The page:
Michele Bachmann, who raised more money than any other member of the House, barely squeaked by in her reelection.
Cuckoo Tea party favorite Col. Allen West lost his seat in the House.
Joe Donnelly beat Richard Mourdock in Indiana. God’s will?
Well then God must hate the Republicans’ fucking guts this year, that’s all I gotta say.
“Many of us have believed — and I still basically do — that that this is a center-right country. And a lot of conservatives have taken the view that liberals are really on the wane. If you look at tonight’s exit polling that we’ve seen so far, those that self-identified as liberals are about 24 percent, self-identified conservatives 35 percent, moderates 40 percent. Now, this apparent outcome tells you one thing about those moderates, that there are in that category an awful lot of them who are actually liberals.”
“Now, liberal became kind of dirty word, that’s when the word progressive came into use. But I think that — but I don’t think — you take the conservative number, 35 percent, it’s certainly a share of those moderates that are moderate to conservative, you’ve still got a center-right country, but it’s more liberal than many may have thought looking at those numbers. It’s got to be.”
Well, there’s that, and they also happen to think the Republicans are batshit crazy lunatics.
I’m expecting Jon Stewart and Stephen Colbert to come up with time capsule-level shows tonight, aren’t you?
Required reading: Welcome To Liberal America (Buzzfeed)
There is no doubt in my mind that the single best writer covering the 2012 election, numero uno, is Esquire’s Charles P. Pierce. I admire Pierce’s insight, his craft and the fact that he actually has a deep knowledge of 20th century history and politics.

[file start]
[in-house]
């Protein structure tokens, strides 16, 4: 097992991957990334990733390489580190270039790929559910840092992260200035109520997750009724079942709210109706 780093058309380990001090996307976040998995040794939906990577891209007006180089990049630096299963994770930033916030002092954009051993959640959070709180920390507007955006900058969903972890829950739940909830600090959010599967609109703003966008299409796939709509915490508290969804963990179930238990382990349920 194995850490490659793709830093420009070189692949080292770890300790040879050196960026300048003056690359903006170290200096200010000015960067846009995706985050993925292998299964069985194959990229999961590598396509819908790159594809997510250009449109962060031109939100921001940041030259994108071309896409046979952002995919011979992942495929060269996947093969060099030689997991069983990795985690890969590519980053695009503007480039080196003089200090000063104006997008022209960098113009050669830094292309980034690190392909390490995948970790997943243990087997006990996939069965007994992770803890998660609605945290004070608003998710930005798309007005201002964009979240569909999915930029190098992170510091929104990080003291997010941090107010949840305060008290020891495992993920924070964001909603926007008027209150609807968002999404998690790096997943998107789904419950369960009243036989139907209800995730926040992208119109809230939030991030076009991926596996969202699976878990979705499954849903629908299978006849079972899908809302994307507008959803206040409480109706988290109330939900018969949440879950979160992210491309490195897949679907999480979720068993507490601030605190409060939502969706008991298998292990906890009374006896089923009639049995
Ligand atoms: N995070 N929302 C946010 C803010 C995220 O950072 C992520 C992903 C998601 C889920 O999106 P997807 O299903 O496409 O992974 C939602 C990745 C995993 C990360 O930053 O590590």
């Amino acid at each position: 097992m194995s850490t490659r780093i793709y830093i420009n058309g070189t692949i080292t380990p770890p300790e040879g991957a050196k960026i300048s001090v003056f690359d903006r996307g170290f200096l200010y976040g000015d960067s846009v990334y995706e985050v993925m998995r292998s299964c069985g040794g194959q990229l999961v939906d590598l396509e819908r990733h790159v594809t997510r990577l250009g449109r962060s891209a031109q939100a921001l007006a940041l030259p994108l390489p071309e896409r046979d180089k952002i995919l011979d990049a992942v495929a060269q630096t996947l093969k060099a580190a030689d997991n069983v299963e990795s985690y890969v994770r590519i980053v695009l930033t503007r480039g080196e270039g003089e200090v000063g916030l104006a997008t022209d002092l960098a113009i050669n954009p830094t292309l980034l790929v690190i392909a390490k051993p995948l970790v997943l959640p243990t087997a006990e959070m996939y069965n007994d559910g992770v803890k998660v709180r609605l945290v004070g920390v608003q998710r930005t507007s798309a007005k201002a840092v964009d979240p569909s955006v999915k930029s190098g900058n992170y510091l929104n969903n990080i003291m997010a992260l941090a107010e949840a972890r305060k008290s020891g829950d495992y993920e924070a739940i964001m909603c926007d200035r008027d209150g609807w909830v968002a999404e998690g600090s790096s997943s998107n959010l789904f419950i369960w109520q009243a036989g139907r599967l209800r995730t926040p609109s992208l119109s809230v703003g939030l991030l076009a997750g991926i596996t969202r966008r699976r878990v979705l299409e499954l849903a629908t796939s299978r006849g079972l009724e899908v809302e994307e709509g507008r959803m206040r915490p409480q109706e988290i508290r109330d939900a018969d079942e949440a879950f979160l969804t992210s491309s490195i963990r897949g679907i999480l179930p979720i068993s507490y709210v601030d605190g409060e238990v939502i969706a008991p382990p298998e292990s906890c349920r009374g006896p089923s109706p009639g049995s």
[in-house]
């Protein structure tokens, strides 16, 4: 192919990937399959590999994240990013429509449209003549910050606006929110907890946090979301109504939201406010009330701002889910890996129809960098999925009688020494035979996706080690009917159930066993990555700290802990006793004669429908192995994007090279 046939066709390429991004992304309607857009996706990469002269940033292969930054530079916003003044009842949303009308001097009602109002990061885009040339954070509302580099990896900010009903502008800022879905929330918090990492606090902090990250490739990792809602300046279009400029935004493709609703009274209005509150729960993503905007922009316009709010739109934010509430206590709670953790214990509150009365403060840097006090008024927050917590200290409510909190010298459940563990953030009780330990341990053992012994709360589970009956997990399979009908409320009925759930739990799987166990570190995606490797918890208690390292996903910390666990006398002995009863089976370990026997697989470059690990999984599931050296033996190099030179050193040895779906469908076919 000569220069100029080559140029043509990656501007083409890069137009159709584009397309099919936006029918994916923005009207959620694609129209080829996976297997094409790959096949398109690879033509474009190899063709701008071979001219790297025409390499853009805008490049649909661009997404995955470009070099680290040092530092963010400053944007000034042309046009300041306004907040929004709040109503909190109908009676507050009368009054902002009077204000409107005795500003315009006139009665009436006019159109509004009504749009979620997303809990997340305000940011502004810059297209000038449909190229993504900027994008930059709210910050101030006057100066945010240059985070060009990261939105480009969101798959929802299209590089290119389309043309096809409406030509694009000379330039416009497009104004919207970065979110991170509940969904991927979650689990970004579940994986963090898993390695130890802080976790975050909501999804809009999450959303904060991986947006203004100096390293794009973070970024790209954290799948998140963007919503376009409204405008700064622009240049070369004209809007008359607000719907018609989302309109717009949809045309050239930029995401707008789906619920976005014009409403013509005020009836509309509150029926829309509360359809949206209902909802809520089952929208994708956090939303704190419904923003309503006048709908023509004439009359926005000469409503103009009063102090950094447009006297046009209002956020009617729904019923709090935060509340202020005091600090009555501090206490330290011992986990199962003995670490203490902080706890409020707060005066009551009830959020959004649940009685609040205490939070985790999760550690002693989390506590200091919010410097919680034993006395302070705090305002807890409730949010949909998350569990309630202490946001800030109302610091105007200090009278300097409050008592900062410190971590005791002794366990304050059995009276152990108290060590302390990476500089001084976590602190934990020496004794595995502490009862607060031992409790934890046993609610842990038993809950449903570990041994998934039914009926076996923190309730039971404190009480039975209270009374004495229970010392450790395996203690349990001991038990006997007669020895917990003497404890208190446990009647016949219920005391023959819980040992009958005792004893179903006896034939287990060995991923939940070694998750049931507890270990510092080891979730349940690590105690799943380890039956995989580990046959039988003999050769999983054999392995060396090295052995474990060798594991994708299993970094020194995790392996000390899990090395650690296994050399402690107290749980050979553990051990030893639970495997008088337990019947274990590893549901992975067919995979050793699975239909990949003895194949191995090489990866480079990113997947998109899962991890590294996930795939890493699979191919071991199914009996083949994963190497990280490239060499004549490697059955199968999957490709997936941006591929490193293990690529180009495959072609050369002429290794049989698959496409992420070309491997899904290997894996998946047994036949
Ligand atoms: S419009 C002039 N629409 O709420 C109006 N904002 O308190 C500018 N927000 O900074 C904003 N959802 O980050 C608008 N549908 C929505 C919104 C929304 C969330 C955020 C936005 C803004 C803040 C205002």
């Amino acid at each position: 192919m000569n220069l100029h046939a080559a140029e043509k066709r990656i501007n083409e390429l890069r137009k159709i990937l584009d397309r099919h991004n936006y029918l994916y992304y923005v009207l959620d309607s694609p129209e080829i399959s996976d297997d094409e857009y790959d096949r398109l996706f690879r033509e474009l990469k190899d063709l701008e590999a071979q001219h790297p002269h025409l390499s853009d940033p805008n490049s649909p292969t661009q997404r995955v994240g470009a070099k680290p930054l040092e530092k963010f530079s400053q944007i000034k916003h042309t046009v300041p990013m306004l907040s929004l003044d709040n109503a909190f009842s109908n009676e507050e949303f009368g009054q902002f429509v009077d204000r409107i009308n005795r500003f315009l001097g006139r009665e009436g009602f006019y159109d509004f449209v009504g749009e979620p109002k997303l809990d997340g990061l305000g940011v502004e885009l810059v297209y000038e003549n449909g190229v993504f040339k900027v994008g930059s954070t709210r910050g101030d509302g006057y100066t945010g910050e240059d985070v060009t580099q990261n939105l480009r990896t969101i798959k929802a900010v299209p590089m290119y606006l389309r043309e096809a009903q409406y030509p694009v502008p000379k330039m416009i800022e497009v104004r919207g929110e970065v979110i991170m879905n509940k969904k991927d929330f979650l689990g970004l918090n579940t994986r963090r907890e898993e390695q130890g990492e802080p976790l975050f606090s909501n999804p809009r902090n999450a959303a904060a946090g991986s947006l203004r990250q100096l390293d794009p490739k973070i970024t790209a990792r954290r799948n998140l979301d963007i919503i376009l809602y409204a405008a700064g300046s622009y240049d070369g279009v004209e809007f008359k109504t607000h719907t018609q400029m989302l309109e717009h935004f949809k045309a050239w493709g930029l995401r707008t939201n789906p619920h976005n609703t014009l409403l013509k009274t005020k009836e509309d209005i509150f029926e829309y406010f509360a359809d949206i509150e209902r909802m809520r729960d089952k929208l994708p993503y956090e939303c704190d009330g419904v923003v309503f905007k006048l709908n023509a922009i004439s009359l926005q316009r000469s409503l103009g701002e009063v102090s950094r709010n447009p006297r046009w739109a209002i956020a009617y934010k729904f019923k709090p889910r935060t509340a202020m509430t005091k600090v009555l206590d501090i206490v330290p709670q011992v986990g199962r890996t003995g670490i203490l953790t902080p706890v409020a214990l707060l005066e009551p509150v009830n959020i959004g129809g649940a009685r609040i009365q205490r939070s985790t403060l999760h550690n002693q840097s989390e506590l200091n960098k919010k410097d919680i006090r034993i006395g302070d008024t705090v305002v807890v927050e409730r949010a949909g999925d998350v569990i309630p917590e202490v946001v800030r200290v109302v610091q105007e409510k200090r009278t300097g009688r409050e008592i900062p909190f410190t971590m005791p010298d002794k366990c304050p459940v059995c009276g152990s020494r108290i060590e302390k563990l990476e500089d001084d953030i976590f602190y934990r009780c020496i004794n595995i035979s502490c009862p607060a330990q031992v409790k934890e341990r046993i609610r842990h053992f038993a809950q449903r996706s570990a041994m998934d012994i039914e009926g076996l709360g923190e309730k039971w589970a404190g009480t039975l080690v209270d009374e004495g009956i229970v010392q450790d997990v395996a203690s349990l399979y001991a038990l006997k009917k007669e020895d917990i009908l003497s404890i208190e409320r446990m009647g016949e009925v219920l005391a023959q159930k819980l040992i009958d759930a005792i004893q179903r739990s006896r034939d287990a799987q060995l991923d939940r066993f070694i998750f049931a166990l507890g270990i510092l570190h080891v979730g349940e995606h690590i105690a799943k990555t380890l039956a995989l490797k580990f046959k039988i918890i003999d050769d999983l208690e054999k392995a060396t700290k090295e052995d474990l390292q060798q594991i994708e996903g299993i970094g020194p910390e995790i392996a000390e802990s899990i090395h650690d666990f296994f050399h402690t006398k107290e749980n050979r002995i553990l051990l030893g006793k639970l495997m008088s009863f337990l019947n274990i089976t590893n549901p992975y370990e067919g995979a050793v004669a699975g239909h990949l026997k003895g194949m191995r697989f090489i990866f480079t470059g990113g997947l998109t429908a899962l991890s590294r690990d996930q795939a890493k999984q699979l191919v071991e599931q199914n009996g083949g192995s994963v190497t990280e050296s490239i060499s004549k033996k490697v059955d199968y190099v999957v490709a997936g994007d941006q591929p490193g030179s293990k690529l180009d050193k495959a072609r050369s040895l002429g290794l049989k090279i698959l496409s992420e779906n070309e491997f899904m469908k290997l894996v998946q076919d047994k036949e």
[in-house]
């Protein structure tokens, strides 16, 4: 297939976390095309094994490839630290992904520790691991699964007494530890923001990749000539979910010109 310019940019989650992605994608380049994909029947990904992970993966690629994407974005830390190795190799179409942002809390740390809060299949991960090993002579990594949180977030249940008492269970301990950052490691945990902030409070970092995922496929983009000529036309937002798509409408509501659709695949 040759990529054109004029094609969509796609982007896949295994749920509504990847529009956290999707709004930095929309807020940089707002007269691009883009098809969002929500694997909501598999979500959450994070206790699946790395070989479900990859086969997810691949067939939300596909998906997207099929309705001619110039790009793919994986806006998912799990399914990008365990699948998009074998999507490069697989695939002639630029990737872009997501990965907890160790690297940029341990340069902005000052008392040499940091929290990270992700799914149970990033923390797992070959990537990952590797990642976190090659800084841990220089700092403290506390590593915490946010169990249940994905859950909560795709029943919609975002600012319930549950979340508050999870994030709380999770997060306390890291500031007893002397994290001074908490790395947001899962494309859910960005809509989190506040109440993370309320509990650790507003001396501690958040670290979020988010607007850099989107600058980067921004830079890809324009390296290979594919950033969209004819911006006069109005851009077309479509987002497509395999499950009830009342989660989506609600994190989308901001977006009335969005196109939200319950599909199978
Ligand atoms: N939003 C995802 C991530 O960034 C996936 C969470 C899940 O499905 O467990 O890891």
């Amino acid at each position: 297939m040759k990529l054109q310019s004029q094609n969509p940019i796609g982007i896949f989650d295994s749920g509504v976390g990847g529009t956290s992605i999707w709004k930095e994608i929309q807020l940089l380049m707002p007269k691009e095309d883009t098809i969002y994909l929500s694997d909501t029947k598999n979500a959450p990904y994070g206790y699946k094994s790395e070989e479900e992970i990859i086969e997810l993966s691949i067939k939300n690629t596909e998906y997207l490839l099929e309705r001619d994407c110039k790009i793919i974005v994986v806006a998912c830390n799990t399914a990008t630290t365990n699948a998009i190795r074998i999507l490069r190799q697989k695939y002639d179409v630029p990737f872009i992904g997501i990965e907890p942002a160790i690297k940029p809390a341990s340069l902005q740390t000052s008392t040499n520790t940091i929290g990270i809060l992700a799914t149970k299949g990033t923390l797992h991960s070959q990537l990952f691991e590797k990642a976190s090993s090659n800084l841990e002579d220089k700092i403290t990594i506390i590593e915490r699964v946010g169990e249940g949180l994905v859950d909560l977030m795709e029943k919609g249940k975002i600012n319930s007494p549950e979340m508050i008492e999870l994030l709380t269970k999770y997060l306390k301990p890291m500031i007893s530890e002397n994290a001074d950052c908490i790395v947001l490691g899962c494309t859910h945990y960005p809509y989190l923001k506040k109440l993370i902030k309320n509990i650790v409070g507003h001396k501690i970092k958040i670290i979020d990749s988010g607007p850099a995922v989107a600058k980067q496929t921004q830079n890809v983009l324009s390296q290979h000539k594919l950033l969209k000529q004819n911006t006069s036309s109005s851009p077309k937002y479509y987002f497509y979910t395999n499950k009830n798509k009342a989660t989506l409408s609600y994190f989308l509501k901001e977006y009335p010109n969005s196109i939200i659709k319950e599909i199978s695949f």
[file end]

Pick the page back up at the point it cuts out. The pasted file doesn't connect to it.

He’s also hilarious. Real bust-a-gut, laugh out loud funny with tears running down your face stuff. There was really no competition this year, I don’t think, for the best writing on politics, although I rate The Daily Beast’s Michael Tomasky, Rolling Stone’s Matt Taibbi and Salon’s Alex Pareene very highly, also. But when it comes to the writing, Charles P. Pierce is, I think by far, the finest political prose stylist in American life, in a rarefied class with Mark Twain, H.L. Mencken, Ambrose Bierce, Gore Vidal before he became a crank and Hunter S. Thompson before his brain got soft.
I don’t hesitate to make that claim for Charles Pierce’s writing, read him for just a week and I’m sure you’ll agree. I find myself in awe of his talents on pretty much a daily basis. No one has him beat for creative ways of calling idiots idiots and I love him for it. I only wish I could write as well as he can. For his coverage of the 2012 election, the guy deserves not only a Pulitzer prize and a lucrative new book contract, but his own TV show. He’s my dream guest to see on Moyers & Company.
Reading Charles P. Pierce is a privilege. Pierce wrote the best piece, bar none, on the reason to vote for Barack Obama tomorrow. Reposting it here in its entirety, since it doesn’t lend itself to an easy exceprt. I hope he won’t mind.
To sum it up, the most compelling reason to vote for Obama has got less to do with Obama himself or his record and everything to do with making sure Mitt Romney and his fellow passengers in the Republican clown car don’t get the keys to the White House
Because I am going to be in Florida on Election Day, I am voting this morning here in the Commonwealth (God save it!). There is only one vote that I am casting with any measurable amount of enthusiasm. That is the vote I am casting for Elizabeth Warren to be my next United States senator. This enthusiasm is based not solely in my personal affection for her, nor solely in my admiration for the things she’s already accomplished, nor solely as a reaction against the unnecessarily crude and boorish campaign waged against her by incumbent Senator Scott Brown, nor solely even in the fact that I think this race is still agonizingly close and that I think Warren has it in her to be a great United States senator on behalf of many of the issues that I think are important to the country. The enthusiasm derives from the fact that, when she was asked in a debate what her policy would be toward our groaning (and increasingly futile) military adventure in Afghanistan, she answered quickly and simply. Out. Now.